Georgetown discussion tackles the ‘A’ word


GEORGETOWN, PEI – It wasn’t, perhaps, surprising that amalgamation emerged as a key focus of discussion at the Georgetown 2.0 conference.

The gathering, held at the PEI community of the same name, aims to be a platform for community engagement and a tool to aid leaders in growing rural communities, came just days after a divisive and much-observed amalgamation plebiscite held in Pictou County.
The plebiscite ultimately failed, but in its aftermath, many are discussing the merits – or failings – of amalgamation.

Some eight people tackled the matter at a breakout session that featured a resident of southern PEI – an area also pondering amalgamation – as well as a resident of a rural community west of Fredericton.

Pictou County resident Susan MacConnell supported amalgamation in her community and felt the move would have benefitted business and people alike.

However, she explained that many felt the process would benefit some, to the loss of others: an inherent belief that if one group gained from amalgamation, another had to lose. In essence, she said, there was an unspoken belief that win-win, benefit-all paths do not exist.

“I don’t know if there’s any logical reason for that,” she said.

She, like others at the conference, expressed frustration with an underlying lack of co-operation between residents of unincorporated areas, and those who live in towns or villages – as well as a lack of co-operation between municipalities.

Amalgamation, she said, would surely help that.

Geoff Alvers, from Kelly Creek, N.B., west of Fredericton, is fully aware of a push to amalgamate – one growing less subtle over time – coming from the province.

That province’s now-aging Finn Report, delivered in 2008, recommended elimination of a vast number of the New Brunswick towns and villages.

Since then, there has been a lingering concern about amalgamation.

Alvers said that as a result of conversations he’s had with other civic leaders at the conference, he now believes amalgamation isn’t wise.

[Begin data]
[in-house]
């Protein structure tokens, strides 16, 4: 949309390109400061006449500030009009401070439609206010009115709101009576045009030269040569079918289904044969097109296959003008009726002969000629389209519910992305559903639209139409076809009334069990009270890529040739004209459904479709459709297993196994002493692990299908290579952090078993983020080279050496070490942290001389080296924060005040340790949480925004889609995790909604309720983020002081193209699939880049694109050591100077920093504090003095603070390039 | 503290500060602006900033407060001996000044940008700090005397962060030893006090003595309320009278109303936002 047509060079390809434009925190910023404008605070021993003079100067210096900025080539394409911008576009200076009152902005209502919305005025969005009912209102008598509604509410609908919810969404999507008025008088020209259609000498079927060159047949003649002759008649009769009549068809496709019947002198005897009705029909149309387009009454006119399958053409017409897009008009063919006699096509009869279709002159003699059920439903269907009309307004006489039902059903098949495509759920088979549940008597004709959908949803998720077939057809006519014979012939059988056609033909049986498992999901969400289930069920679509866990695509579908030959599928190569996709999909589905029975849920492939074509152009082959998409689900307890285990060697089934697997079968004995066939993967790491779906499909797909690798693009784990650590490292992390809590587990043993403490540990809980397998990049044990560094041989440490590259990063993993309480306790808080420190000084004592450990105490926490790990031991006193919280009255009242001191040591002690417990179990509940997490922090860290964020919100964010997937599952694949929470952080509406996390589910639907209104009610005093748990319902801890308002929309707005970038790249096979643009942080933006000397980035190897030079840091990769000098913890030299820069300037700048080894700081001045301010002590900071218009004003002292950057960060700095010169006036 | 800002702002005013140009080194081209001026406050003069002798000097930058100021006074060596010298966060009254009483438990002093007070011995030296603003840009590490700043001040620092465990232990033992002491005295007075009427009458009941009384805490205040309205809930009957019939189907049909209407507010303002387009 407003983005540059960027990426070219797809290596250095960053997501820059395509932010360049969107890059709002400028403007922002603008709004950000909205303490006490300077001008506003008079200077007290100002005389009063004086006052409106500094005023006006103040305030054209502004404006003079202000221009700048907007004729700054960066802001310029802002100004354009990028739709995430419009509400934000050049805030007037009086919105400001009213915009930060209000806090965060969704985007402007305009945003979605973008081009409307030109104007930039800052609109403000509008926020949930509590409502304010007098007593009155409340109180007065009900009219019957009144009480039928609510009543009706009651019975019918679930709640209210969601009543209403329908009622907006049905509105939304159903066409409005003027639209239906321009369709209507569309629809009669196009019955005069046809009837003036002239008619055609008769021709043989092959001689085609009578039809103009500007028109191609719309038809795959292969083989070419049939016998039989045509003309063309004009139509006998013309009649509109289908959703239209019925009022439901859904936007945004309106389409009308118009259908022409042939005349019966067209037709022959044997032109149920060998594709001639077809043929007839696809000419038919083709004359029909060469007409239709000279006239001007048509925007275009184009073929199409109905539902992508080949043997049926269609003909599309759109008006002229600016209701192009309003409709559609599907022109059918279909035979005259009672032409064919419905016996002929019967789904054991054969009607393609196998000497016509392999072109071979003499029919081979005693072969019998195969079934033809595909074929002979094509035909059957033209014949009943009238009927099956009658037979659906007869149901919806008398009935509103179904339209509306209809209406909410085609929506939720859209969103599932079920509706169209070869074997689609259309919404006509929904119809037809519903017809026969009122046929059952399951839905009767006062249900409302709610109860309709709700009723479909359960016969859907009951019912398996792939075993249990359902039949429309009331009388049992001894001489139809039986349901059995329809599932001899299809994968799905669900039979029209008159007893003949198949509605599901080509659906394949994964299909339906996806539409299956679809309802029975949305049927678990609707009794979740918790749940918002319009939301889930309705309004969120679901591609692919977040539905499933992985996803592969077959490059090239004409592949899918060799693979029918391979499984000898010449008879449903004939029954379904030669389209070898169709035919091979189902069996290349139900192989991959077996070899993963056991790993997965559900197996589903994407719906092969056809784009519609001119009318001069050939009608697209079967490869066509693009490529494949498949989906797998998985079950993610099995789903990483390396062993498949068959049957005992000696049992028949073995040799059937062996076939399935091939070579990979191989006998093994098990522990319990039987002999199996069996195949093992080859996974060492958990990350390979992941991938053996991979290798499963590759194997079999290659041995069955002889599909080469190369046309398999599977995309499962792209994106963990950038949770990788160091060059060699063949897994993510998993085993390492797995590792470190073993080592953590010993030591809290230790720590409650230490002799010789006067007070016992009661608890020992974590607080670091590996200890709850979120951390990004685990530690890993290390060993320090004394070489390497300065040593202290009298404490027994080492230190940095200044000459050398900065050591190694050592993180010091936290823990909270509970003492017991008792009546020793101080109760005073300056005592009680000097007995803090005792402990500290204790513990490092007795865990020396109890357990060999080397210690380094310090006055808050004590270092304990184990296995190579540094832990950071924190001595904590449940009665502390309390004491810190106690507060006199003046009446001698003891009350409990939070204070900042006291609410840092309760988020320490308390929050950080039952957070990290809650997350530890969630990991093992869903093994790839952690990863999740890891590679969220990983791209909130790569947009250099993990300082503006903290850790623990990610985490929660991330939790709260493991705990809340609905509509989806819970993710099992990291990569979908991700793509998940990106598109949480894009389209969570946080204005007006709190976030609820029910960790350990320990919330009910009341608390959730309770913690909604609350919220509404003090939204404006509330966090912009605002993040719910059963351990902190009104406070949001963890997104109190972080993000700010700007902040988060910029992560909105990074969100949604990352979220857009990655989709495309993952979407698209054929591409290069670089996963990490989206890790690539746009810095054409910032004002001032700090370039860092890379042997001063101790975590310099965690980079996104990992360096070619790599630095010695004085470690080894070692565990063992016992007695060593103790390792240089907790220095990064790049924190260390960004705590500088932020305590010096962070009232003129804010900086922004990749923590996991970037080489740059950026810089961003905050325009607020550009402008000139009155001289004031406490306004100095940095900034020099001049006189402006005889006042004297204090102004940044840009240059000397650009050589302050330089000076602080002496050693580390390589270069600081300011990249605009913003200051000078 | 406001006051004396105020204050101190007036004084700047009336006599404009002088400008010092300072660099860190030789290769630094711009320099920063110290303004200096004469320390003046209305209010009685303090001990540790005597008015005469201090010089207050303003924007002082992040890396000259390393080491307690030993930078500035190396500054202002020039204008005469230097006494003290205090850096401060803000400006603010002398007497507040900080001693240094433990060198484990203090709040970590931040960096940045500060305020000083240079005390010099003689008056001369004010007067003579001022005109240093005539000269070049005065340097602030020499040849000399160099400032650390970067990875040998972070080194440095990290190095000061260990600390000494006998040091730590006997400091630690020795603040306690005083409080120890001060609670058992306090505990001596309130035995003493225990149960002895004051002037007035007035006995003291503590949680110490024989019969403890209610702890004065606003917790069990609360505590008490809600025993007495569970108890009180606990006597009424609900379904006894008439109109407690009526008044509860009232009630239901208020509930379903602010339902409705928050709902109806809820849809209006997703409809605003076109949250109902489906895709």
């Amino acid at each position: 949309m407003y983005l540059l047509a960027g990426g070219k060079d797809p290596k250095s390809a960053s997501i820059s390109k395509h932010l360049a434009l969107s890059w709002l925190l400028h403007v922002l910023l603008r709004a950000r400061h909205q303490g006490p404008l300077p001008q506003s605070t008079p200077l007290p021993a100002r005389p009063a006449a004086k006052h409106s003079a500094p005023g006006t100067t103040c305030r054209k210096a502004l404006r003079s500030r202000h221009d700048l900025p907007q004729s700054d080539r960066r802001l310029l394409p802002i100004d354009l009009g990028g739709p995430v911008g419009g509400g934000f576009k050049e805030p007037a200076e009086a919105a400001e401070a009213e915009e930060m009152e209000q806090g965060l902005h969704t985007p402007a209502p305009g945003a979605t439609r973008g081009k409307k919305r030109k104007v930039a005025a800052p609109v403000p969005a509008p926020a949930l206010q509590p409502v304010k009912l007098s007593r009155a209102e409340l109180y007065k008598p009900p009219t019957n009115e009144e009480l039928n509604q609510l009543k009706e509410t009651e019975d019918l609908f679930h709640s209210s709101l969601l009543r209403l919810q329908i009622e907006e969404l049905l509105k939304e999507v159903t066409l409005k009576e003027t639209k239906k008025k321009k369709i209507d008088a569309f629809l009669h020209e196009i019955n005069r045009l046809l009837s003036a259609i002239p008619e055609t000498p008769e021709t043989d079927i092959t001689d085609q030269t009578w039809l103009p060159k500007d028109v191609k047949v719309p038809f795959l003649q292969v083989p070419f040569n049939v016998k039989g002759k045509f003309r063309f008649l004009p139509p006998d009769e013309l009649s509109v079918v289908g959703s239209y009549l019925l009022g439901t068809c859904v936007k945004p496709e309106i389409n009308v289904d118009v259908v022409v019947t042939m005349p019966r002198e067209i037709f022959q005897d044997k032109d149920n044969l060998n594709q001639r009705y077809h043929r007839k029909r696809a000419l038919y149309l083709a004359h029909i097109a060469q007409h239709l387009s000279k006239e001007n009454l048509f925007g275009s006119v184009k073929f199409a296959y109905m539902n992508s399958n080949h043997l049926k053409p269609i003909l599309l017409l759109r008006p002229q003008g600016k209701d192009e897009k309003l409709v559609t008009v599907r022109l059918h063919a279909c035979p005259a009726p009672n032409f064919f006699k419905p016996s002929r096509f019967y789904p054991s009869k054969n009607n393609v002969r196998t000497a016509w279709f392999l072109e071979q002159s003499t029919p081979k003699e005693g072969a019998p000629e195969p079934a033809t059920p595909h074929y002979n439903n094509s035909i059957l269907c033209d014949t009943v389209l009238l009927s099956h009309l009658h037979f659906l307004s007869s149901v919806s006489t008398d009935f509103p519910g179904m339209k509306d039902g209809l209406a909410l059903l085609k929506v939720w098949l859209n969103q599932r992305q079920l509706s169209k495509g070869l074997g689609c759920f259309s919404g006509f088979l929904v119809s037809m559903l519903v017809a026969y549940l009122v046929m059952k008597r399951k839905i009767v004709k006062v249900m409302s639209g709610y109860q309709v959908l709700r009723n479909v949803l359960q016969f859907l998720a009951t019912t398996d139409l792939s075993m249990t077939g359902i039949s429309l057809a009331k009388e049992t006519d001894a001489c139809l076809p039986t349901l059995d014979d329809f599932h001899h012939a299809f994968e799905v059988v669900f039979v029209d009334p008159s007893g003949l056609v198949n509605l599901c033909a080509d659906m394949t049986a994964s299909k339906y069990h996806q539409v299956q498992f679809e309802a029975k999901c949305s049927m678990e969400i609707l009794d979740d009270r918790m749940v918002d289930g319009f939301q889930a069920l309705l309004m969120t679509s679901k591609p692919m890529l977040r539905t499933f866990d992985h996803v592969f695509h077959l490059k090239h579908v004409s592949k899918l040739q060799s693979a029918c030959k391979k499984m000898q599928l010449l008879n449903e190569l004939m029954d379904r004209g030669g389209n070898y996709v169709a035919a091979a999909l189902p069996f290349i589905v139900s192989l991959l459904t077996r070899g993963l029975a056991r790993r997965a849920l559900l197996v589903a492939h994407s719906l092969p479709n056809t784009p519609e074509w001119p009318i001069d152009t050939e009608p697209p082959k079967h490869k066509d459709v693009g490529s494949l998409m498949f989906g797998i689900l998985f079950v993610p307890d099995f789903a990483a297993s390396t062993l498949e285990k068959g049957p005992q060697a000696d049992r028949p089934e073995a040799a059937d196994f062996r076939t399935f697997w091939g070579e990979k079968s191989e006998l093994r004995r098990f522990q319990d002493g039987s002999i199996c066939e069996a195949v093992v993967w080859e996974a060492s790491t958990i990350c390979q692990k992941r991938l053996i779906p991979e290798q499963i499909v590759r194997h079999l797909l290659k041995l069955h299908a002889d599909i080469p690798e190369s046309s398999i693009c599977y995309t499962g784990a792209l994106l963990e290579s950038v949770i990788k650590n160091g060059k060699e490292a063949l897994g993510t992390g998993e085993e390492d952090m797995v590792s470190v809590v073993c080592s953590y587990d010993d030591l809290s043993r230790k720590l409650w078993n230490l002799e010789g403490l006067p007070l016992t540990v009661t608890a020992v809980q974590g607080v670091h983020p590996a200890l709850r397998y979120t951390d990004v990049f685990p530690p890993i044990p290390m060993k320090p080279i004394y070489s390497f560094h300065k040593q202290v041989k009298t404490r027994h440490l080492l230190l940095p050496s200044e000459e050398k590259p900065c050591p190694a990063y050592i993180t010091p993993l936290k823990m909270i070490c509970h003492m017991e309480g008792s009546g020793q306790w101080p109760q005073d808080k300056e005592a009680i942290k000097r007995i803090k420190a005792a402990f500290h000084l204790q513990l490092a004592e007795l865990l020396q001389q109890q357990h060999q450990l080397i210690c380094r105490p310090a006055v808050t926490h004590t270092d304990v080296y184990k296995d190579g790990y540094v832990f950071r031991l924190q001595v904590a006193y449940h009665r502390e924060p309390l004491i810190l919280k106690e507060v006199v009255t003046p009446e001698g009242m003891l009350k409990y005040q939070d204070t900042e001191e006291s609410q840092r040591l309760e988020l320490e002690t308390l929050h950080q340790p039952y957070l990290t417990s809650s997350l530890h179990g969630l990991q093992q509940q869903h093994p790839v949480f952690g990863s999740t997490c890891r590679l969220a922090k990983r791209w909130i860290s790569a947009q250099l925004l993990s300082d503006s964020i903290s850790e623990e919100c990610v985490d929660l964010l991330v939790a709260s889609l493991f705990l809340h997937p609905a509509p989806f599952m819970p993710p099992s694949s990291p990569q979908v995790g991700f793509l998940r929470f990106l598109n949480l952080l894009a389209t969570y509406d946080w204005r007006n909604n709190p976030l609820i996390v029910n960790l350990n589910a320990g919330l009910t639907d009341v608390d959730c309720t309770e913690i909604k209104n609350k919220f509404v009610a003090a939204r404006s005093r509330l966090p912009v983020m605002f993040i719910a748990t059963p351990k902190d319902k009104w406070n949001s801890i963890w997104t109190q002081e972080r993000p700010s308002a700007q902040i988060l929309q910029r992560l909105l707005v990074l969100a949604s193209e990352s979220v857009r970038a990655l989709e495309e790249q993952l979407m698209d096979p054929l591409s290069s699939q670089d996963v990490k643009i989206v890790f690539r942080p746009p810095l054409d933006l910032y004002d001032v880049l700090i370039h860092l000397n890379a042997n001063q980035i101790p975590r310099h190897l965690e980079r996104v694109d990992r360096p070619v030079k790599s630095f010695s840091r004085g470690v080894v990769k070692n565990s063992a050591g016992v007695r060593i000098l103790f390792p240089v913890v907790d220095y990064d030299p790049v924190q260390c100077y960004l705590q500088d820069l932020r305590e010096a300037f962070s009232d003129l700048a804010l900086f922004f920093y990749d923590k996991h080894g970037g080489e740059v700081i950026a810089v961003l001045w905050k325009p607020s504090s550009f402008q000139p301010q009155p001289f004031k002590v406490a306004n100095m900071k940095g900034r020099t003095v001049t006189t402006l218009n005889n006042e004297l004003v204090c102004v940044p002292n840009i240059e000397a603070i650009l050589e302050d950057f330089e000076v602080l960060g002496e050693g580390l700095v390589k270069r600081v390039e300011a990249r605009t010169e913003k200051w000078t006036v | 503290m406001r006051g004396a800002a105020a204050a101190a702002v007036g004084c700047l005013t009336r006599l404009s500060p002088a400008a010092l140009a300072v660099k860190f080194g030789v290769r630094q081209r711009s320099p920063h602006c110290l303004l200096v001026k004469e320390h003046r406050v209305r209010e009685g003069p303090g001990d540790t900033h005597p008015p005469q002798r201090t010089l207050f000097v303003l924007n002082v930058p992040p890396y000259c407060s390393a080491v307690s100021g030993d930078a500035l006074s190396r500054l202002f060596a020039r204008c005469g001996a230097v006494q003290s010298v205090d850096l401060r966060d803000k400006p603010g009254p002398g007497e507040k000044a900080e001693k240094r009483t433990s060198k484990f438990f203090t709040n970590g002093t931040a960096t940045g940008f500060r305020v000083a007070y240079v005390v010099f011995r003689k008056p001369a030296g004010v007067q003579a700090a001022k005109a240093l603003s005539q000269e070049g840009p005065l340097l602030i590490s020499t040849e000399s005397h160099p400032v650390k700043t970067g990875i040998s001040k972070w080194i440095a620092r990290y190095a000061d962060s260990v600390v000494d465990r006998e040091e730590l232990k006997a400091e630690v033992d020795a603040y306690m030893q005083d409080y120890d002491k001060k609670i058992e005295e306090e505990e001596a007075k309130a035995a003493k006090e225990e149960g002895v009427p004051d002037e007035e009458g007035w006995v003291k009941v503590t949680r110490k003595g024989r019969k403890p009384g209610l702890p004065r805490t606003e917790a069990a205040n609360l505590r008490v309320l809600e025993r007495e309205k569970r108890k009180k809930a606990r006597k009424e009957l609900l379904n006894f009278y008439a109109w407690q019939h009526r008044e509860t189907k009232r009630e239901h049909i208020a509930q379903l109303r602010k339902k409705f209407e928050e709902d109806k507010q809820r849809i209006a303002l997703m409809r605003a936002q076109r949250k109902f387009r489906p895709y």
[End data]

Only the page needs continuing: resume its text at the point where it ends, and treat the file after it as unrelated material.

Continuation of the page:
“If it ain’t broke, don’t fix it,” he said.

He described how some of the local service districts – unincorporated rural areas – west of Fredericton are coming together to prepare for possible change depending on what N.B. Power does with the Mactaquac dam, which is a key issue for that part of the province.

Rural residents in his region of New Brunswick are engaged in decision making “up and down the (Saint John) river … they are working on it, all together.”

And that, he said, is more important than the existence of a formal structure.

Then again, said Alvers, there may be benefit in amalgamation – or, more accurately, for unincorporated areas to form a municipal government structure.

“Unless we are a rural, incorporated area, we will not have a voice,” he said.

Paul Bennett, of Halifax, has another perspective: residents of rural Maritime communities shouldn’t talk amalgamation until municipal government structures change.

“I try to separate the amalgamation of services to support better lives for people from local democratic voices,” he said.

“Can we do both by re-organizing our structures to provide more effective social services without depriving people of their democratic voice?”

The current municipal systems, he said, aren’t effective and efficient.
“We haven’t got it right,” he said, noting amalgamation has “always been posed as two things in opposition, instead of ‘we need to improve government services, and, at the same time, provide local democratic voice’.”

He said a key concern raised in amalgamation discussions is that it will put further distance between people and their municipal representatives.

“It’s about time we started hearing proposals which package integrated services while allowing local democracy to flourish.”

He also questioned why people had little opposition to health and school boards, but expressed fervent resistance to changing municipal government.

MacConnell said Pictou County needs time “to heal,” because to some, a process aimed at bringing the community together has, in fact, done the opposite.

Yet, she said, there’s an interesting irony: when those in the region are in need, people from across Pictou County invariably come together, without heeding the borders that define communities.

“They would step up and help a neighbour, no matter what, and it wouldn’t matter where anybody lived,” she said.

It’s that attitude, she said, that will serve as the foundation for better inter-regional co-operation in the future.

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